I love Paris. My wife too. I only have great memories there except my final lost in 1984
Would you be tempted by a new coaching experience after Raonic in 2016?
For sure. I had a lot of fun coaching Canadian Milos Raonic and taking him to the Wimbledon final in 2016. I would still like to train but not full time. Let’s say 10 weeks a year. There are a lot of players I would like the other Canadian, Denis Shapovalov, to be left, like me, explosive like me: a real wild thoroughbred. I also like the Australian Kyrgios or the Italian Sinner. What I would love to do is fall into their brains and make them better competitors. I know I can do it.
What do you expect from Roland Garros 2022?
I love Paris. My wife too. I only have great memories of it apart from my lost final in 1984. Your federation did a great job. The tournament has improved a lot. This year, as far as tennis is concerned, I have no special expectations or hopes. Of course, I’m curious to see the Greek Tsitsipas, the Spanish phenomenon Alcaraz. I also like to see tough veterans like Wavrinka and see how they perform. I don’t expect much from the Americans, like the French.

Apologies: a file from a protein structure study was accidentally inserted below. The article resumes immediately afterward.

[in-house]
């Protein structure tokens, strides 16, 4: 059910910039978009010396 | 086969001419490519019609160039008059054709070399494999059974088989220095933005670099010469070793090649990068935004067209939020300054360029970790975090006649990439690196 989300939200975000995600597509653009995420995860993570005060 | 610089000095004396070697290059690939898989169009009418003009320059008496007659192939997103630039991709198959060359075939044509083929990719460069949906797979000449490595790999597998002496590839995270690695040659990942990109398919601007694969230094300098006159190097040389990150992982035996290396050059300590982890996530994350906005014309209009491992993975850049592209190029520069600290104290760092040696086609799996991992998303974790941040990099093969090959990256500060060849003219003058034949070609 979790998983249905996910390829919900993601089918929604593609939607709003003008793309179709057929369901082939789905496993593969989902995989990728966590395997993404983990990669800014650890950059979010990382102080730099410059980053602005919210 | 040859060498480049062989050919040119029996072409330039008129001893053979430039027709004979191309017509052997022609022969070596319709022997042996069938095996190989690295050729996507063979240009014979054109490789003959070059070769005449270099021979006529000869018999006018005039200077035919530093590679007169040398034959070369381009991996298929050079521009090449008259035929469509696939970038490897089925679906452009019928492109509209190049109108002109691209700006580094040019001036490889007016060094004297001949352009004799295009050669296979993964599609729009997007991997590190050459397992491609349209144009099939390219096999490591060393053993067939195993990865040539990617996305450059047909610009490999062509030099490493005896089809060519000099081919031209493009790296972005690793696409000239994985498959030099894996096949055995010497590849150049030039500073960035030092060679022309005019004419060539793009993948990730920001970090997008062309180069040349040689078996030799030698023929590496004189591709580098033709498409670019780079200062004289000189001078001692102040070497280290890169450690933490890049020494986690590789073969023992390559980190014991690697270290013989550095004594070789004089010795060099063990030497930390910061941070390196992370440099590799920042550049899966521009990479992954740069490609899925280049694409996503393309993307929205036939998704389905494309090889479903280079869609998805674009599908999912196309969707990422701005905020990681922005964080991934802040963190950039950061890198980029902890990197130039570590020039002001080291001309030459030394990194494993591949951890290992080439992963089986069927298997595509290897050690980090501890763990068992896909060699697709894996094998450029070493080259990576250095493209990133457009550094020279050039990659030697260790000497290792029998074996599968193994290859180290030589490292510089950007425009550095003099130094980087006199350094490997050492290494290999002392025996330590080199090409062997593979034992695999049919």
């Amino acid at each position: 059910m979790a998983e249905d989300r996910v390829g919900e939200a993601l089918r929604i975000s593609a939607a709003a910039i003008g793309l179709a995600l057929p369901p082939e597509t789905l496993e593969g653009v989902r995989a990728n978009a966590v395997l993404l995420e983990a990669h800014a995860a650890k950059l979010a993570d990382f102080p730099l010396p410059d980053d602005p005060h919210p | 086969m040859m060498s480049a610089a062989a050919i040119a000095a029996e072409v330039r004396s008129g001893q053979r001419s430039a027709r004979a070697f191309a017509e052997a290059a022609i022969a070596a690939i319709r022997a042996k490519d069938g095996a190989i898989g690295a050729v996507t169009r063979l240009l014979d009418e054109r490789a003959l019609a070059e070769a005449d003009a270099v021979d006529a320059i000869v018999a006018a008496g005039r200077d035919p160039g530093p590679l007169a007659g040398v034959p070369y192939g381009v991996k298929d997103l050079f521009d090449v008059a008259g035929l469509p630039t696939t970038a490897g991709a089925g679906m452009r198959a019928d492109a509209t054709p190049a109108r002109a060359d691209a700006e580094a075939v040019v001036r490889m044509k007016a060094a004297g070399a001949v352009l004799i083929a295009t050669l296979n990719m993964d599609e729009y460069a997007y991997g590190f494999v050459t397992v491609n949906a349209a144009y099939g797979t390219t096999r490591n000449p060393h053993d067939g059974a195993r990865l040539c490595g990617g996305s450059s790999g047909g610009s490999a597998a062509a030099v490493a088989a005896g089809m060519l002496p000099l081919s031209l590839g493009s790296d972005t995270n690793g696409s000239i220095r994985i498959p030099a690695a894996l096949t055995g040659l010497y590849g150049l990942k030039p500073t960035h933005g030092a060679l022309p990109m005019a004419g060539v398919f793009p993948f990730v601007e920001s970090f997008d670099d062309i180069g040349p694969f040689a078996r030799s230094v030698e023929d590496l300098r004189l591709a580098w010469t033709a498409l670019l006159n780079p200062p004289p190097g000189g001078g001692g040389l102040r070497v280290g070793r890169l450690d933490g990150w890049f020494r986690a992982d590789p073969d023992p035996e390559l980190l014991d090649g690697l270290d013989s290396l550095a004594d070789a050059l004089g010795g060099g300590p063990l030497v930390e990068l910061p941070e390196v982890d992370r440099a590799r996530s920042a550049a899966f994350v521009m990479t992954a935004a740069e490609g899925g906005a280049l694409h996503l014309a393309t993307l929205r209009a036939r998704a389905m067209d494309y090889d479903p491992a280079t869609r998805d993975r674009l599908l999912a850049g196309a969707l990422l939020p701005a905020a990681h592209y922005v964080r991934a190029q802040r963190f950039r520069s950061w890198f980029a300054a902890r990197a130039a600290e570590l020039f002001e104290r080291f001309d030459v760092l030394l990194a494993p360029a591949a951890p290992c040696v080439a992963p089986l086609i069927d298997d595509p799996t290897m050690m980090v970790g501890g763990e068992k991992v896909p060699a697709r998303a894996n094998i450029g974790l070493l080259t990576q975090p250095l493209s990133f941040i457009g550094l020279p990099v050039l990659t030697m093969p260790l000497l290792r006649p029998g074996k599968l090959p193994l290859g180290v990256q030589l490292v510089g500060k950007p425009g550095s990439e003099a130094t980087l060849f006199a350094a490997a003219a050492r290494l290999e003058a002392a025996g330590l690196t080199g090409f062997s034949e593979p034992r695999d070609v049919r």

Are you going to play at Porte d’Auteuil?
I have to take part in the legend tournament with Tommy Haas, 43. I had knee problems and, like everyone else, took Covid. I look forward to participating. I have always adored the Parisian public.
On your desk is a photo of Boris Becker who has just been jailed in London for tax evasion. Do you think about it?
Yes. It’s terrible what happened to him. I promised myself I would go see him in London when he goes to comment on Wimbledon this summer. I will do. I will go to see him in prison and show him my friendship.